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Africa's Middle Class: Striving to Develop a Continent (GlobalPost)

May 19, 2010

GlobalPost quoted CGD senior fellow Vijaya Ramachandran on Africa's private sector and middle class.

From the article:

"Africa’s middle class is not only crucial for economic growth but is essential for the growth of democracy, said Vijaya Ramachandran, senior fellow at the Center for Global Development and author of “Africa’s Private Sector.”

“The middle class in Africa, like everywhere else, supports democratic governments that function well and that are accountable,” said Ramachandran, who has specialized in African development issues at the World Bank and the United Nations after getting a PhD in economics from Harvard. She defines Africa’s middle class as those living on more than $5 per day.

Above $5 dollars a day would not be enough income to be included in the middle class in the U.S. or other First World countries, but Ramachandran says it is sufficient to be part of Africa’s “aspirational class.”

“They have escaped the worst burdens of poverty,” said Ramachandran. “They are able to meet their basic needs in nutrition, health and housing. They are not so insecure, they don’t risk losing this on a daily basis, which is what it is like for those existing on less than $5 per day.”

“Africa’s middle class supports states that provide public services like education, health, electricity and water,” said Ramachandran. “The middle class is central to ensuring the sustainability of democratic forms of government. The middle class is essential to building democratic institutions, for creating a civil society. These are important for Africa.”

Africa’s middle class is strongest in countries that have robust and growing private sectors. “Countries in East and Southern Africa that sustain a viable middle class and that hold governments accountable include countries like Tanzania, Kenya, South Africa, Botswana and Namibia. Mozambique’s middle class is small but growing in size and importance,” said Ramachandran. “In West Africa, Ghana’s middle class is doing well.”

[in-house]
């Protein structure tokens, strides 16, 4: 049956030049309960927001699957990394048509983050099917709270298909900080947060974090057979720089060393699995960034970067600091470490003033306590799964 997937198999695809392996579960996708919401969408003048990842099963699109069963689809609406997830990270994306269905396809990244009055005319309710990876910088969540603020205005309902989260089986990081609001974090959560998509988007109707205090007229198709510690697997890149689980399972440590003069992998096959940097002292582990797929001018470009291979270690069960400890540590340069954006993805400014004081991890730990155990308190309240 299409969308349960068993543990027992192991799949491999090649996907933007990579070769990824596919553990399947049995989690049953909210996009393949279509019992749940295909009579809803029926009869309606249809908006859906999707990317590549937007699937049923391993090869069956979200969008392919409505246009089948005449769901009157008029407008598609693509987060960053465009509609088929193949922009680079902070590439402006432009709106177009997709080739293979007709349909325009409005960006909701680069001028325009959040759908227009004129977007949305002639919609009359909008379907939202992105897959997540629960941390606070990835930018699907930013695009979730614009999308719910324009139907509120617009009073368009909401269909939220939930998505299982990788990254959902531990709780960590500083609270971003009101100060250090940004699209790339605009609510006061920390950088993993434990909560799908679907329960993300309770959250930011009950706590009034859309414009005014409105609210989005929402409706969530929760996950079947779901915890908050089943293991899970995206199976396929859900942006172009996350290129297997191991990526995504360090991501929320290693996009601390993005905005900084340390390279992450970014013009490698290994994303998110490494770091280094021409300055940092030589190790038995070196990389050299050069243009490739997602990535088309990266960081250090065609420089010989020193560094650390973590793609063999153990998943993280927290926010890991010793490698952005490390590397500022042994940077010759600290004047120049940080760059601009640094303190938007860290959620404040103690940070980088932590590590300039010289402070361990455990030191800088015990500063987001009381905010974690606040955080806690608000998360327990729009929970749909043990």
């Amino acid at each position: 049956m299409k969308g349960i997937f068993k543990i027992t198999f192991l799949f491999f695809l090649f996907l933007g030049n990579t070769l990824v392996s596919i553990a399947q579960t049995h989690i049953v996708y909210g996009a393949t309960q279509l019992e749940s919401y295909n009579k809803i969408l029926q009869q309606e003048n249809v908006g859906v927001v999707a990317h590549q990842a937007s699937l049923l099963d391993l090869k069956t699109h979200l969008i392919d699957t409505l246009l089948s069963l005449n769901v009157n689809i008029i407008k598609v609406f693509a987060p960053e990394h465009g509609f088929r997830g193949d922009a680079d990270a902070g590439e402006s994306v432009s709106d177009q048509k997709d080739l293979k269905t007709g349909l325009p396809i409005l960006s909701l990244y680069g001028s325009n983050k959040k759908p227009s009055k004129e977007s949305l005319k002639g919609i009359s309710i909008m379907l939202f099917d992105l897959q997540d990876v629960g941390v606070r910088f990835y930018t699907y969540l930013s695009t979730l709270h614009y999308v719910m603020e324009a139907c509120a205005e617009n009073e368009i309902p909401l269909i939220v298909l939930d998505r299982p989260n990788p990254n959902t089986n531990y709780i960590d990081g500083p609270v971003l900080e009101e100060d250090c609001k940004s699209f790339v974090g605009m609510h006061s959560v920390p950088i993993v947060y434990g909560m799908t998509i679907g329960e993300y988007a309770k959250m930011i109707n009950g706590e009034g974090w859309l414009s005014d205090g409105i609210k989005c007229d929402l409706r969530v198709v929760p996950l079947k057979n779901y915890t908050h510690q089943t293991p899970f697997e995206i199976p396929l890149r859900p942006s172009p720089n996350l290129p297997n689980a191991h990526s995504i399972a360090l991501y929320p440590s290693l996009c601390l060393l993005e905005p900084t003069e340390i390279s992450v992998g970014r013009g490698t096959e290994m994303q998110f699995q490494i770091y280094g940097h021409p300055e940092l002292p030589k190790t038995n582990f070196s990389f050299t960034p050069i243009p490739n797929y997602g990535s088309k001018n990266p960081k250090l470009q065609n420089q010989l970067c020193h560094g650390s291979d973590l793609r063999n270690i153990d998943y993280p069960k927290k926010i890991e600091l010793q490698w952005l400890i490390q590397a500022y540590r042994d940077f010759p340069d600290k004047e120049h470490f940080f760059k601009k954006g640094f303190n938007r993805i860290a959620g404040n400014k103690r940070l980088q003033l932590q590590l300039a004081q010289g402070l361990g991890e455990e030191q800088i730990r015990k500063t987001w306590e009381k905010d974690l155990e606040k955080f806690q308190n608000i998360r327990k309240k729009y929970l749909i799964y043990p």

A healthy private sector enables Africa’s middle class, said Ramachandran. “Businesses, both small and big, provide jobs. It supports more entrepreneurs. That’s how a middle class grows,” she said.

Although thousands of Africa’s best educated have left for jobs overseas, it is not a “brain drain” that harms the continent, argues Ramachandran.

“It does not have to be viewed as a flight of human capital that hurts Africa,” she said. “These are enterprising people who are taking advantage of the huge differences in wages. They can get paid much more for their skills in the First World. They send back significant remittances that get others educated. Over time they contribute to the continent’s development, even if it is from a distance.

“In Nigeria and Ghana we are seeing a return of young people who worked in the finance sector in New York and London,” said Ramachandran. “They are bringing valuable skills and an interaction with the First World. They are also bringing a view of how things work in the First World.”"

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